Rettberg Chap 4

In chapter 2, Rettberg warns that we get the most out of our thinking about blogs if we understand them in the context of communication and publication in general and not in how they differ from mainstream media (36). Viewing them as online diaries or as flawed journalism doesn't get us very far. Blogs aren't trying to be journalism, or diaries. For starters, Rettberg shows us in chap 3, blogs are social - not like a diary and certainly not like mainstream print journalism. Blogs, as a whole, are not journalism, and bloggers don't seek to be journalists. Blogs are being used by journalists, but they still don't become journalism. However, chapter 4 argues, blogs and bloggers are "changing the ways journalism works" (92).

First-hand reports
Tell stories overlooked by mainstream media
Act as journalism filters: gate-watchers

Rettberg is focused on presenting ways of understanding blogs and blogging and bloggers on their own terms - a praiseworthy goal, and a difficult one that we should be equally focused on to do her work right.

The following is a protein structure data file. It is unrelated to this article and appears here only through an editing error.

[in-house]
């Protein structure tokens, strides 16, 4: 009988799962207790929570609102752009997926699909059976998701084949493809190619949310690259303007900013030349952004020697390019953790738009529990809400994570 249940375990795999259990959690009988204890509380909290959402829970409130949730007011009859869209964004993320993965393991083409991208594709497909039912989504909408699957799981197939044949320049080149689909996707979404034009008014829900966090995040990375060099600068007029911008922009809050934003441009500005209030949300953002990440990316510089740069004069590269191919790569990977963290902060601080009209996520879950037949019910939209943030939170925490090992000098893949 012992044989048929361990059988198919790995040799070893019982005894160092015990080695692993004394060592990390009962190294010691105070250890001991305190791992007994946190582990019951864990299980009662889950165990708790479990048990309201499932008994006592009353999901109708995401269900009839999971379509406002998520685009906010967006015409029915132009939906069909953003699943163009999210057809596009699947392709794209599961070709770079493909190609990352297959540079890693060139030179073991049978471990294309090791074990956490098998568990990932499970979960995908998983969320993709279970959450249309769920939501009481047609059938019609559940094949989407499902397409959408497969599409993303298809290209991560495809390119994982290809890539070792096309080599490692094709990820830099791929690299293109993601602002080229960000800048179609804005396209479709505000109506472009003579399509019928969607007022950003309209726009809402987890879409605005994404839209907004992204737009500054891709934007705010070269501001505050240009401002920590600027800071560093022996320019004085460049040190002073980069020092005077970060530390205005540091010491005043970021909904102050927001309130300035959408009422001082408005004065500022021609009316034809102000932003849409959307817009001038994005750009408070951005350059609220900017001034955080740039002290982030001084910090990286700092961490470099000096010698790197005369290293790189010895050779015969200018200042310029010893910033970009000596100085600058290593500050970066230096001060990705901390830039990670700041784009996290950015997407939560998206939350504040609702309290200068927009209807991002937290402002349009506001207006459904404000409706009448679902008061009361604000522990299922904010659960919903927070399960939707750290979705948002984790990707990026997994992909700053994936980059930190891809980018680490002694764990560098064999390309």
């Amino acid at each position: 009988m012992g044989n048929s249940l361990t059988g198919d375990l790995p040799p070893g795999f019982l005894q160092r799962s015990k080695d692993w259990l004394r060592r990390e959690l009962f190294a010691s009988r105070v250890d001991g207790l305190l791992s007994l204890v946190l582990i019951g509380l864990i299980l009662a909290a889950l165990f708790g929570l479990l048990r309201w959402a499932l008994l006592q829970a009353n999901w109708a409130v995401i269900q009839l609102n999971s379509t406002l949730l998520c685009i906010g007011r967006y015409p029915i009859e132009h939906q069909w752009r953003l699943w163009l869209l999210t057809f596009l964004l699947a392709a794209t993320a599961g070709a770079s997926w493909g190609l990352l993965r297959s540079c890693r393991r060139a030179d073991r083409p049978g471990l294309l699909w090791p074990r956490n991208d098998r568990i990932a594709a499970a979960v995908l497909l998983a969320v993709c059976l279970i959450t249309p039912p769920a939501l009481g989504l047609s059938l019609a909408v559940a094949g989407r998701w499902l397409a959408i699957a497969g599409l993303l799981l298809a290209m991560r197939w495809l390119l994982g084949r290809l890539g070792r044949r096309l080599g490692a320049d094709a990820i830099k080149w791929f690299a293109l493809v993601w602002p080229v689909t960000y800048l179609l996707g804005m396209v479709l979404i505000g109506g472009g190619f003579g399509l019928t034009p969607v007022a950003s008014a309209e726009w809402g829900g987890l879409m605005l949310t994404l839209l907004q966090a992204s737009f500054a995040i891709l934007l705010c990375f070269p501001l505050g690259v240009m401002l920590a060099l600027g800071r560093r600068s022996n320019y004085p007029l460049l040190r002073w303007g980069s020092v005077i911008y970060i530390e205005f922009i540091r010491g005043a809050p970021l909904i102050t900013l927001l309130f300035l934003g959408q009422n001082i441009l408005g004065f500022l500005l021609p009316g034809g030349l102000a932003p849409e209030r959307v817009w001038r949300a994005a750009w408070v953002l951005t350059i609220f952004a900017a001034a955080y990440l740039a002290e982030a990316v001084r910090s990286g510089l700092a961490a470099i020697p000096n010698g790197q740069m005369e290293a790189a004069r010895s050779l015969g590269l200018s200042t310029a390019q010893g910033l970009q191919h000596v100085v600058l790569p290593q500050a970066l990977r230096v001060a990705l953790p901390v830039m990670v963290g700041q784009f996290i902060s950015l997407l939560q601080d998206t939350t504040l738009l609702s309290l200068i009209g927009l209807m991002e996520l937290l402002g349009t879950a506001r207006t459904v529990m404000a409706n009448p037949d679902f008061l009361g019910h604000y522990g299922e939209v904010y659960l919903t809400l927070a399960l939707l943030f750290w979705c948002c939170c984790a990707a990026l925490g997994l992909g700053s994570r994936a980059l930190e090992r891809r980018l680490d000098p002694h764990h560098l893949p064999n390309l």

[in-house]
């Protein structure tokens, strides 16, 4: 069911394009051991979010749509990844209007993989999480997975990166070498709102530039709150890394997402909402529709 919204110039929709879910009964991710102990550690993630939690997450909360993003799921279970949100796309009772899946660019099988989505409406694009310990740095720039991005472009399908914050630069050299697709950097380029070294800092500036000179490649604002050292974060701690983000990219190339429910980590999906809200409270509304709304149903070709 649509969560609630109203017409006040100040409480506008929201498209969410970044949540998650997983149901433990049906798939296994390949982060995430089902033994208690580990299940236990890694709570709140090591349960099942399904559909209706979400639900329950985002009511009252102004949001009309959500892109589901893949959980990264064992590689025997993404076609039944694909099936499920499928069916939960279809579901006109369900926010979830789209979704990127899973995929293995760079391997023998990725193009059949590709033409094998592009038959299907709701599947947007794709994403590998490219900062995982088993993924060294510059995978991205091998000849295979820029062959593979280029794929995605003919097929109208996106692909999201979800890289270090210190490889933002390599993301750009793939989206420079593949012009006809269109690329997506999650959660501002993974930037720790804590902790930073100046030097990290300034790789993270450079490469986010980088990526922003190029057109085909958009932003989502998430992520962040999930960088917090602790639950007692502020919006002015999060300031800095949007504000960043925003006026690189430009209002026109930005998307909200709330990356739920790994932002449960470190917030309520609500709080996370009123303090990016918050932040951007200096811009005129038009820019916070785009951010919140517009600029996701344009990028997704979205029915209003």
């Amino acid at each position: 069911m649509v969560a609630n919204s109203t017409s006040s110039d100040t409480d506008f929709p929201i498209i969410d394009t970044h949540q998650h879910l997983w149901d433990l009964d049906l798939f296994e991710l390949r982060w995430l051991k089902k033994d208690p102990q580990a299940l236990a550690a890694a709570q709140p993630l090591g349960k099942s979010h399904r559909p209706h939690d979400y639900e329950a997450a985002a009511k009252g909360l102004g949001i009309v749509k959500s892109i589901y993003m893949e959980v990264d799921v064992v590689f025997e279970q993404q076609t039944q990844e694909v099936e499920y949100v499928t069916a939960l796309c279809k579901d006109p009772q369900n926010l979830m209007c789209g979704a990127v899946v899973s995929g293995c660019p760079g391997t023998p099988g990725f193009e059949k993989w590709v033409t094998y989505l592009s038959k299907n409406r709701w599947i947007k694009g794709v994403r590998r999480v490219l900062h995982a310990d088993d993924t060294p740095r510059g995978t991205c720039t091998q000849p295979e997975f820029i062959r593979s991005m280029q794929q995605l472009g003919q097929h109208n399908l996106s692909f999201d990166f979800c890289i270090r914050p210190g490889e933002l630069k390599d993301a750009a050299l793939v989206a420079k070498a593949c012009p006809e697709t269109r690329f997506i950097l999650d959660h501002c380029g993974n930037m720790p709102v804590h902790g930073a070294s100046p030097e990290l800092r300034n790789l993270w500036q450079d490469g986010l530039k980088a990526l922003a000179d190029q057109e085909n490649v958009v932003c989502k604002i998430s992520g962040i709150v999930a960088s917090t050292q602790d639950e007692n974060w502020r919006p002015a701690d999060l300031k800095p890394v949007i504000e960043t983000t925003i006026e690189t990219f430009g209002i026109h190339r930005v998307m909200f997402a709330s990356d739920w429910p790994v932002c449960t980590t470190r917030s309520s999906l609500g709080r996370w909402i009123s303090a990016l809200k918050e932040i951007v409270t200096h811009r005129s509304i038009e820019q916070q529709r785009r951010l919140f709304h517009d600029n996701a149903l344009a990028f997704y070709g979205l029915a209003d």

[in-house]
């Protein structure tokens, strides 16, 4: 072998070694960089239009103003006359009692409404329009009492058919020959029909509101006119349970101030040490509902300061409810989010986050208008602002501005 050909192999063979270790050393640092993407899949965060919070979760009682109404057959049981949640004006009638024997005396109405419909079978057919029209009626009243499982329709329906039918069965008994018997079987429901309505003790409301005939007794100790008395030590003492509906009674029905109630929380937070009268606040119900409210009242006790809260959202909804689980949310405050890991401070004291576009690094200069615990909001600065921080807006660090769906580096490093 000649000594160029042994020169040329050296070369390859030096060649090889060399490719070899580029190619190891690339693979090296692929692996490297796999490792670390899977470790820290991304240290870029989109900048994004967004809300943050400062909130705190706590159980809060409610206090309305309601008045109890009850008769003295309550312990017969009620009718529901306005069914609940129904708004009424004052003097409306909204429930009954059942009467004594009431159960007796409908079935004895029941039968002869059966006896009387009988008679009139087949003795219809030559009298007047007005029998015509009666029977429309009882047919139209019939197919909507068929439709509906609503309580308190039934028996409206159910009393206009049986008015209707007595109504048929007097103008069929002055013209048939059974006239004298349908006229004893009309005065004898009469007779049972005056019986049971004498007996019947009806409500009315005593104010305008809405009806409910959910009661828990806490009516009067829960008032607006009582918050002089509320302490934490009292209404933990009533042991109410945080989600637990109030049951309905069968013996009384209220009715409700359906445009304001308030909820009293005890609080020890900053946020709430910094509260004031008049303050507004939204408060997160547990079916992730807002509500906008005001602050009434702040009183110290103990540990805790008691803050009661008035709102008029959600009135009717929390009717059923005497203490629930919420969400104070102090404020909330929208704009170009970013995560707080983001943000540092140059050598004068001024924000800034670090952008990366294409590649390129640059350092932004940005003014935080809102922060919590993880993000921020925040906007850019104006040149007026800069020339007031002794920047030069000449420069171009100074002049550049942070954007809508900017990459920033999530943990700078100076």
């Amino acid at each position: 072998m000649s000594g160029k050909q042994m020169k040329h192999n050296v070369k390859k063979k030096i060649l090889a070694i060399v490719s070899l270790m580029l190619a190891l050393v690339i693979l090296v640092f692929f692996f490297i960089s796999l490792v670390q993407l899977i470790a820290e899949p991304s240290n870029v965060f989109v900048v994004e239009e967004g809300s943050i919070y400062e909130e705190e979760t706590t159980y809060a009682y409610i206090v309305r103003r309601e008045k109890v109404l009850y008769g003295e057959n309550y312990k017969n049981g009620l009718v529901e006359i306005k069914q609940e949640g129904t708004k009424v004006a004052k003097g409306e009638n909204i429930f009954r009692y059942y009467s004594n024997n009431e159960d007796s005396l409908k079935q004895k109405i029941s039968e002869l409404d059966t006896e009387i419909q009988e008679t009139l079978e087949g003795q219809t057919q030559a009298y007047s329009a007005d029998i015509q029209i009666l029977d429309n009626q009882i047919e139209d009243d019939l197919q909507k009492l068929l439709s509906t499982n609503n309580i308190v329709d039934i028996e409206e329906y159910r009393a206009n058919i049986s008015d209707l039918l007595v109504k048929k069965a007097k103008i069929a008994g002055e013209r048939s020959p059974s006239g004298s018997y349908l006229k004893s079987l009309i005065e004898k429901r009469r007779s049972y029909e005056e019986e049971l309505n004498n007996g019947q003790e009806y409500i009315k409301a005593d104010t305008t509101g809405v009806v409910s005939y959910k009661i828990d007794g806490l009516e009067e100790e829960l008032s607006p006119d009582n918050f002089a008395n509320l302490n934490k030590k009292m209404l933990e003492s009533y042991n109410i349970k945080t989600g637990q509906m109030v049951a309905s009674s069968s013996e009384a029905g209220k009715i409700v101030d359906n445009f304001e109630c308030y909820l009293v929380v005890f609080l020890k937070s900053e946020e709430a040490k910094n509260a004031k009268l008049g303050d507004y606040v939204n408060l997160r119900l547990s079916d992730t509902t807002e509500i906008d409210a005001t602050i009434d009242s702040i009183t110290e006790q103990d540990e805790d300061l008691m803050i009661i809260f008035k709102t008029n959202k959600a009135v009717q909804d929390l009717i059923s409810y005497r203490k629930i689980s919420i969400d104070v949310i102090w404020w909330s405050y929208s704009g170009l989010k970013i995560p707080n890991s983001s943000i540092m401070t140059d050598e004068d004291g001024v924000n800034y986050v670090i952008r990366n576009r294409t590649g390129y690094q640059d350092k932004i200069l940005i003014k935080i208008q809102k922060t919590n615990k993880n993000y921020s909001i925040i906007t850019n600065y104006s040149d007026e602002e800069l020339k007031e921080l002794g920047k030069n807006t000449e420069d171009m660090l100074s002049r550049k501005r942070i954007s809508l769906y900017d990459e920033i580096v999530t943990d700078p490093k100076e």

Choose a sub-section in this chapter to explore, depending on what you're interested in

Bloggers's perception of themselves
When it matters
Objectivity, authority, and credibility - the state of knowledge in blogs
First-hand reports: war zone and chance happenings
Bloggers as independent journalists and opinionists

Rather than work with Rettberg, search google. I'd like you to see what you can offer to this discussion.

Print presses are expensive, and used for commodity production. The internet made access to publication inexpensive and opened to alternatives to commodity production. That prompted the mainstream to re-evaluate their role as the sole providers of journalism.

Chapter 4, true to scholarly form,

You might want to look again at what she writes in Defining blogs, pp 30ff.
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